About miriam

Ok so this one is really quick and easy but there is one critical requirement… none of the ingredients have particularly strong flavours, so unless they are really fresh it will taste bland.  I tried the same recipe a couple of days later and it wasn’ t half as good!

So, beat one or two eggs (depends how hungry you are) and mix in a tablespoon of water per egg. Don’t use milk as this makes the eggs tough. A little water makes it light and fluffy. Next, grab a handful of mangetout, cut them in half and saute them in a pan for a minute or two, then throw in some chopped ham. Pour in the egg mix and keep stirring until cooked. Add some freshly ground pepper and serve. Very quick and light!


Unfortunately there is no picture of this soup… nay, this phenomenon is culinary art.

Driving home from work one afternoon it suddenly occurred to me that I had 5 tomatoes in the fridge that would soon be past their prime (and days away from growing a pair of legs). I decided that it would be a pity for these plump tomatoes to go to waste and so concluded that I would have to cook them that same day. As I was preparing a quick lunch I chopped the tomatoes into quarters, chucked them into water with a clove of garlic, roasted sunflower seeds and some oregano and let them simmer for close to an hour. I remembered the throw in about a teaspoon of sugar some time in between. When the tomatoes had softened sufficiently and I was tired of giving my concoction attention, I blended the whole thing and just let it sit there. It didn’t look good. It was frothy and smelled somewhat sweet for a soup. Having to go back to work I placed the soup in the fridge and thought I’d worry about it later. Or throw it out, whichever came first.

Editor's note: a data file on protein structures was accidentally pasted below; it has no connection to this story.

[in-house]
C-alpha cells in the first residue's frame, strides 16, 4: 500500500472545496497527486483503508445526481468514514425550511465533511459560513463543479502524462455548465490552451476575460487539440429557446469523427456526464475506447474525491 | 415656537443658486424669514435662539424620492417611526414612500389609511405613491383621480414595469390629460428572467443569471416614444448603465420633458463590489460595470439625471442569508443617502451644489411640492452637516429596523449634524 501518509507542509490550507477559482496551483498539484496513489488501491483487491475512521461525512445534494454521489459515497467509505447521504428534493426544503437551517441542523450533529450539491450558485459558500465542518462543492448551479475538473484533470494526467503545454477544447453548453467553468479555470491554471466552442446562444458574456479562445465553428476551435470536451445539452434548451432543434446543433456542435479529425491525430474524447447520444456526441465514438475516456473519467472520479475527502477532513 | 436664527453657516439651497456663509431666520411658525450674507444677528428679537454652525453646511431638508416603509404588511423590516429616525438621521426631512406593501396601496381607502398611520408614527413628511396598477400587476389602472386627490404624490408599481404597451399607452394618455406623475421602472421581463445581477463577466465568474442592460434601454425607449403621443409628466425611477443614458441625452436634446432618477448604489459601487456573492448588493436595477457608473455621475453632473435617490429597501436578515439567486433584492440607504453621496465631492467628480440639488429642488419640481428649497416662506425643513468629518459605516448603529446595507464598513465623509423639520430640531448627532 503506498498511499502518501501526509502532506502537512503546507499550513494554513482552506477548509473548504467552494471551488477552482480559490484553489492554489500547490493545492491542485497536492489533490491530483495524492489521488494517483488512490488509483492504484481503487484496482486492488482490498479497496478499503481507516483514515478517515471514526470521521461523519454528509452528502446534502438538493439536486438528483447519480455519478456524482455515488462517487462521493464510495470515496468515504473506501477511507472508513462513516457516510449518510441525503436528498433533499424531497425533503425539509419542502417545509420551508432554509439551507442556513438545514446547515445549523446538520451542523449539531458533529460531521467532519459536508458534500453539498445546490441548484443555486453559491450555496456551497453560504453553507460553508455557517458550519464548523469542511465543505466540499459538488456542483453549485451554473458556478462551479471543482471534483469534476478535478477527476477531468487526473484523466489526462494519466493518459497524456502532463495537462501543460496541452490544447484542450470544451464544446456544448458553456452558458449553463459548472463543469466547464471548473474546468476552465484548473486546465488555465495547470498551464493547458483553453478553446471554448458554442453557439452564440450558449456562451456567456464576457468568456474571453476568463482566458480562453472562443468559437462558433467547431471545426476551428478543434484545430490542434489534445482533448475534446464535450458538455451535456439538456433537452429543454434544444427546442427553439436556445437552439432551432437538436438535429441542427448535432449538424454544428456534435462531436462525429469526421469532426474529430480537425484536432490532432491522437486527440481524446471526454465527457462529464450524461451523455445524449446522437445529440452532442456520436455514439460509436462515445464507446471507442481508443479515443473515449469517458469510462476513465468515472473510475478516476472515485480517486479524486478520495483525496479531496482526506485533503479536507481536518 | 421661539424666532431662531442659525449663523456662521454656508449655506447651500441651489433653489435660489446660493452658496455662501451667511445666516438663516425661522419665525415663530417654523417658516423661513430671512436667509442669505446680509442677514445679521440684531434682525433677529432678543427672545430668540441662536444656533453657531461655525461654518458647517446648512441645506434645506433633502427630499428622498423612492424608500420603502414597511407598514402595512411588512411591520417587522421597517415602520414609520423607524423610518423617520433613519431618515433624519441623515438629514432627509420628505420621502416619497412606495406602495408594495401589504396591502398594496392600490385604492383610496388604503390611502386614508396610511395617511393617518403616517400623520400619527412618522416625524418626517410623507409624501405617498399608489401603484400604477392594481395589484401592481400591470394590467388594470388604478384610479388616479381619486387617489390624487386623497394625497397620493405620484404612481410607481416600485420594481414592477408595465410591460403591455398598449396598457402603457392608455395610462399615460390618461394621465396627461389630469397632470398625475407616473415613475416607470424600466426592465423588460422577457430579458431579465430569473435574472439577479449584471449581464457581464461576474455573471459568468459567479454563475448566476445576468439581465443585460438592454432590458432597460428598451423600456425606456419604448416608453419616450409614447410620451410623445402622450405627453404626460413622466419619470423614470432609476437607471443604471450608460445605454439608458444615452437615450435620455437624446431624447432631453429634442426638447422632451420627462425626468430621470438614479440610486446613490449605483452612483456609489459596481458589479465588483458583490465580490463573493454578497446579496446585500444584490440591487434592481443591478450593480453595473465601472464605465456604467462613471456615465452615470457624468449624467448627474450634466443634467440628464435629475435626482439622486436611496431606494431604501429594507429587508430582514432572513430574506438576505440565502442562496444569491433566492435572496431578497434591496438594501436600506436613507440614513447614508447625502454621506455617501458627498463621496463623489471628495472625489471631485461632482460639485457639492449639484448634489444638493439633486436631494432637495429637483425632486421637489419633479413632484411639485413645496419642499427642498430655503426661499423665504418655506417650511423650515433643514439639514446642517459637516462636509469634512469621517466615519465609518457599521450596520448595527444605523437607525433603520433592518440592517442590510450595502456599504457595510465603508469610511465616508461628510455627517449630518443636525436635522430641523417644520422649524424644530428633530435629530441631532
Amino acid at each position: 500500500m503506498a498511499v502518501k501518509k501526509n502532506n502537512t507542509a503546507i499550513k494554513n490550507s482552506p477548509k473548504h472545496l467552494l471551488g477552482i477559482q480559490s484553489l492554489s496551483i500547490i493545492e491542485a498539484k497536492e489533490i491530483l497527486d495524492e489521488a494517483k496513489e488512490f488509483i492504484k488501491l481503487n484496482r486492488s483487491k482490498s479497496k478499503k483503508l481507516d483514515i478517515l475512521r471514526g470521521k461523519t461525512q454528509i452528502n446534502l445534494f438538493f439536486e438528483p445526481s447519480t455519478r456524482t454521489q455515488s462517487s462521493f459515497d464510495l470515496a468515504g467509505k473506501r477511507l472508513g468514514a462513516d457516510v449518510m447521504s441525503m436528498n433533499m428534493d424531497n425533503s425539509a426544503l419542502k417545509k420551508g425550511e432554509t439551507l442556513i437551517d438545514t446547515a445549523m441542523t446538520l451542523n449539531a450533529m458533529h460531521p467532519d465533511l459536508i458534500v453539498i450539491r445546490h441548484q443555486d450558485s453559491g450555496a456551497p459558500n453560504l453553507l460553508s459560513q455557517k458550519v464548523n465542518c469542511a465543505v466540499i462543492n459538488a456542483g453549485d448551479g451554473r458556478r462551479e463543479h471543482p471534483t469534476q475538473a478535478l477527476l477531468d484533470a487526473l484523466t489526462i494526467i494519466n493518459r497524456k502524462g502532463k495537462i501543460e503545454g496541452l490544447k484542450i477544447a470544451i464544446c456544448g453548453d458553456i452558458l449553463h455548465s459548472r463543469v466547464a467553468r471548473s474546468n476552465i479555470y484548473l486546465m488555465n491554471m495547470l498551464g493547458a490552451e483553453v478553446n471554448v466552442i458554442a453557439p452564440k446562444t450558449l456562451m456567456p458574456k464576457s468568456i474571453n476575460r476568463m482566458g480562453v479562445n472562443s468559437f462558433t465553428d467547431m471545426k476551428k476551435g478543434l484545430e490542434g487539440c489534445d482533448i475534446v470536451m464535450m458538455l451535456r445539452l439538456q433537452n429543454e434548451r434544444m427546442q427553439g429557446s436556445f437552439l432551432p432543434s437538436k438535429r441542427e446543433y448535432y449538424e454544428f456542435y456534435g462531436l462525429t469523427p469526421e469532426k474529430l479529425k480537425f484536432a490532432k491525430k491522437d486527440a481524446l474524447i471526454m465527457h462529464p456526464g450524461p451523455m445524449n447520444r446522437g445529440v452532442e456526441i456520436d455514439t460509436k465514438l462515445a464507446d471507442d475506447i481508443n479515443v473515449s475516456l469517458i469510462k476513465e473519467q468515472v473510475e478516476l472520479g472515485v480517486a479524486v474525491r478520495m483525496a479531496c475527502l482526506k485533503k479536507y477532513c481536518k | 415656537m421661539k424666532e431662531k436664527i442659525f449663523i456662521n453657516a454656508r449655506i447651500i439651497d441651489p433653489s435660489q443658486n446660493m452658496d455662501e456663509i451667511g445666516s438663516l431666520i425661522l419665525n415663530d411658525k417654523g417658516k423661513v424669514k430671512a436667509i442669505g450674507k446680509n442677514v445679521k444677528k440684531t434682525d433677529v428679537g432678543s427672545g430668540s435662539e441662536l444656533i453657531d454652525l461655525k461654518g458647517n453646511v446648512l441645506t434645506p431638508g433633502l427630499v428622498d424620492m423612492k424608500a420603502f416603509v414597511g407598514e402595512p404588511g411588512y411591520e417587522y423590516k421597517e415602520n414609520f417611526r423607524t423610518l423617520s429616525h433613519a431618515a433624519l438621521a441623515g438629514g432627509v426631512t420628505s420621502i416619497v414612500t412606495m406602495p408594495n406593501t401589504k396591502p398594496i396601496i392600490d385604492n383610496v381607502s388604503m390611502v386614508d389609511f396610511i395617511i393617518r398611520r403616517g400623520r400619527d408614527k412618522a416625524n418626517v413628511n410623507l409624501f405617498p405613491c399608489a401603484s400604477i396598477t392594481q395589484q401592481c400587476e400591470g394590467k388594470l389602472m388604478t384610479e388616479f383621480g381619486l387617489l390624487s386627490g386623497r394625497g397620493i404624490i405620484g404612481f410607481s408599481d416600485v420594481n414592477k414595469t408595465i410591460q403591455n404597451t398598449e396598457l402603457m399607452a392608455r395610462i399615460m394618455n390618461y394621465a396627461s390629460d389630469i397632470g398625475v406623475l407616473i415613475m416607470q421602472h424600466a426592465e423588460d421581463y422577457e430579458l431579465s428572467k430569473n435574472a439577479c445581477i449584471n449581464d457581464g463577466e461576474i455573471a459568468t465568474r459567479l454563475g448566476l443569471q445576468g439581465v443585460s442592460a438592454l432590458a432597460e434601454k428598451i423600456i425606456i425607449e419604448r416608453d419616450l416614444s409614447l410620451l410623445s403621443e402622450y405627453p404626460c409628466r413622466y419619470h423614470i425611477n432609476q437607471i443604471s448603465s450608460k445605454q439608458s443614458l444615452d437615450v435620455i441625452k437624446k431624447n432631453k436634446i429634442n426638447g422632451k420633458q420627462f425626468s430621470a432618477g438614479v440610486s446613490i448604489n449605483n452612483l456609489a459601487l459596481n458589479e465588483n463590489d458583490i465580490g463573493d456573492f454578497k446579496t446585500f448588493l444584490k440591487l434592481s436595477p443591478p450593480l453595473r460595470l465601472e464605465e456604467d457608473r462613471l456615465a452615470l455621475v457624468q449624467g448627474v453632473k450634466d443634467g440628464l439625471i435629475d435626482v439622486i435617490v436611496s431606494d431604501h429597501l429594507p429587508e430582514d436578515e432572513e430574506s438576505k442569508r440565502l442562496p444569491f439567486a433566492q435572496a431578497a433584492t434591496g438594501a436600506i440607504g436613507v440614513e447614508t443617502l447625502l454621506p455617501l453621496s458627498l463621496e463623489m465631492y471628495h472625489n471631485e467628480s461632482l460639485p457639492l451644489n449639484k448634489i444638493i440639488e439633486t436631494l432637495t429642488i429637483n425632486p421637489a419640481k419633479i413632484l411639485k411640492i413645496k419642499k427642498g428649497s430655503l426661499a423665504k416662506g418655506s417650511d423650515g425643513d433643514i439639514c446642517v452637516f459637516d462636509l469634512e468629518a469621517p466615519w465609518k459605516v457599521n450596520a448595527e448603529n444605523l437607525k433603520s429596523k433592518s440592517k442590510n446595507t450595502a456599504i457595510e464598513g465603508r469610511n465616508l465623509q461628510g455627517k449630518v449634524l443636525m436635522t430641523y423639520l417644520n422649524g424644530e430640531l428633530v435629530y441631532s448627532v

Lucky for the soup the next day was a sunday so after some thought I brought the soup out to revive it. I boiled it again and added some cornflour mixture. When I wasn’t looking Matt threw in some tobasco sauce. (The reason being that I merely was not looking and not because I don’t approve of tobasco sauce). And I have no idea what happened there, seeing as it was so simple, but it turned out to be delicious.  Just ask our friend dave! He was the one to give it it’s outrageous name.


Hi! This is me…

 If it’s not obvious already… I like food. I like eating food and cooking food. I have many foodie friends and we entertain each other with hours of fun and delicious concoctions. I like to experiment and have fun with it rather than follow strict rules. And I like to remember what we’ve cooked so I can prepare it again. But better.

I have no formal training in cooking and I don’t consider myself a food expert. I have been termed a foodie because I somehow fit into this explanation:

A person that spends a keen amount of attention and energy on knowing the ingredients of food, the proper preparation of food, and finds great enjoyment in top-notch ingredients and exemplary preparation.
A foodie is not necessarily a food snob, only enjoying delicacies and/or food items difficult to obtain and/or expensive foods; though, that is a variety of foodie.

(Urban Dictionary)

So here they are for you to read, drool over, try out and improve upon. Please leave comments!!

Would you like to work with me? Are you representing products or services relevant to this blog? If you’d like to get in touch please email me on miriam.calleja(at)gmail.com thanks!

M